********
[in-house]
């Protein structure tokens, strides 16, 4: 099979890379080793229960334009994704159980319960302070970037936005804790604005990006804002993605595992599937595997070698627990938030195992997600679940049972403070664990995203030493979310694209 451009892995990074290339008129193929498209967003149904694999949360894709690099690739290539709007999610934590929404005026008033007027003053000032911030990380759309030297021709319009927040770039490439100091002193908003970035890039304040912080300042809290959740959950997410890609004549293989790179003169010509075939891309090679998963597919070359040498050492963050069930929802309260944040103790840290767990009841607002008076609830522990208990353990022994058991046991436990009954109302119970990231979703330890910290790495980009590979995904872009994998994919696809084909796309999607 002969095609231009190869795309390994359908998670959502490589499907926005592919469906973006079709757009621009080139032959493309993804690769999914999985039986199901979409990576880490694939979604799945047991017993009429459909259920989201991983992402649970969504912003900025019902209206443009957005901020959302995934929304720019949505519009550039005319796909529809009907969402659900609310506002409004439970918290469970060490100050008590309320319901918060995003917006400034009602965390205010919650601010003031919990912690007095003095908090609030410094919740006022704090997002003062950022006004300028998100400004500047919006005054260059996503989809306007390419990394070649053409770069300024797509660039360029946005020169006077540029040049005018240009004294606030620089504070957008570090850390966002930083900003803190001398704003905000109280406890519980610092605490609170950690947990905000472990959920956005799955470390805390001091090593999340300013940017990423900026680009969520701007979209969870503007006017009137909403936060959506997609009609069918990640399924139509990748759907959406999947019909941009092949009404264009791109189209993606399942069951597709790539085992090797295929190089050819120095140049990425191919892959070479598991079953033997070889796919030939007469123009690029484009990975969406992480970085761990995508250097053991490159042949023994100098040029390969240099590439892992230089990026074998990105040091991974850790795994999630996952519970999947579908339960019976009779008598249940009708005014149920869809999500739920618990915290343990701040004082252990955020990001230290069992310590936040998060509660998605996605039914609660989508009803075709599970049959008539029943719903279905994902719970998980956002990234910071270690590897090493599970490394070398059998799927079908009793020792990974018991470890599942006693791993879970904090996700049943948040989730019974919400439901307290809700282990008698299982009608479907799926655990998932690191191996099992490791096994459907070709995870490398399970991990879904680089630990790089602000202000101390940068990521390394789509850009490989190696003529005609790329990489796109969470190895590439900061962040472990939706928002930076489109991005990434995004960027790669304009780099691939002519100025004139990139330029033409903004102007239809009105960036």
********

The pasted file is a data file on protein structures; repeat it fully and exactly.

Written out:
[in-house]
């Protein structure tokens, strides 16, 4: 099979890379080793229960334009994704159980319960302070970037936005804790604005990006804002993605595992599937595997070698627990938030195992997600679940049972403070664990995203030493979310694209 451009892995990074290339008129193929498209967003149904694999949360894709690099690739290539709007999610934590929404005026008033007027003053000032911030990380759309030297021709319009927040770039490439100091002193908003970035890039304040912080300042809290959740959950997410890609004549293989790179003169010509075939891309090679998963597919070359040498050492963050069930929802309260944040103790840290767990009841607002008076609830522990208990353990022994058991046991436990009954109302119970990231979703330890910290790495980009590979995904872009994998994919696809084909796309999607 002969095609231009190869795309390994359908998670959502490589499907926005592919469906973006079709757009621009080139032959493309993804690769999914999985039986199901979409990576880490694939979604799945047991017993009429459909259920989201991983992402649970969504912003900025019902209206443009957005901020959302995934929304720019949505519009550039005319796909529809009907969402659900609310506002409004439970918290469970060490100050008590309320319901918060995003917006400034009602965390205010919650601010003031919990912690007095003095908090609030410094919740006022704090997002003062950022006004300028998100400004500047919006005054260059996503989809306007390419990394070649053409770069300024797509660039360029946005020169006077540029040049005018240009004294606030620089504070957008570090850390966002930083900003803190001398704003905000109280406890519980610092605490609170950690947990905000472990959920956005799955470390805390001091090593999340300013940017990423900026680009969520701007979209969870503007006017009137909403936060959506997609009609069918990640399924139509990748759907959406999947019909941009092949009404264009791109189209993606399942069951597709790539085992090797295929190089050819120095140049990425191919892959070479598991079953033997070889796919030939007469123009690029484009990975969406992480970085761990995508250097053991490159042949023994100098040029390969240099590439892992230089990026074998990105040091991974850790795994999630996952519970999947579908339960019976009779008598249940009708005014149920869809999500739920618990915290343990701040004082252990955020990001230290069992310590936040998060509660998605996605039914609660989508009803075709599970049959008539029943719903279905994902719970998980956002990234910071270690590897090493599970490394070398059998799927079908009793020792990974018991470890599942006693791993879970904090996700049943948040989730019974919400439901307290809700282990008698299982009608479907799926655990998932690191191996099992490791096994459907070709995870490398399970991990879904680089630990790089602000202000101390940068990521390394789509850009490989190696003529005609790329990489796109969470190895590439900061962040472990939706928002930076489109991005990434995004960027790669304009780099691939002519100025004139990139330029033409903004102007239809009105960036």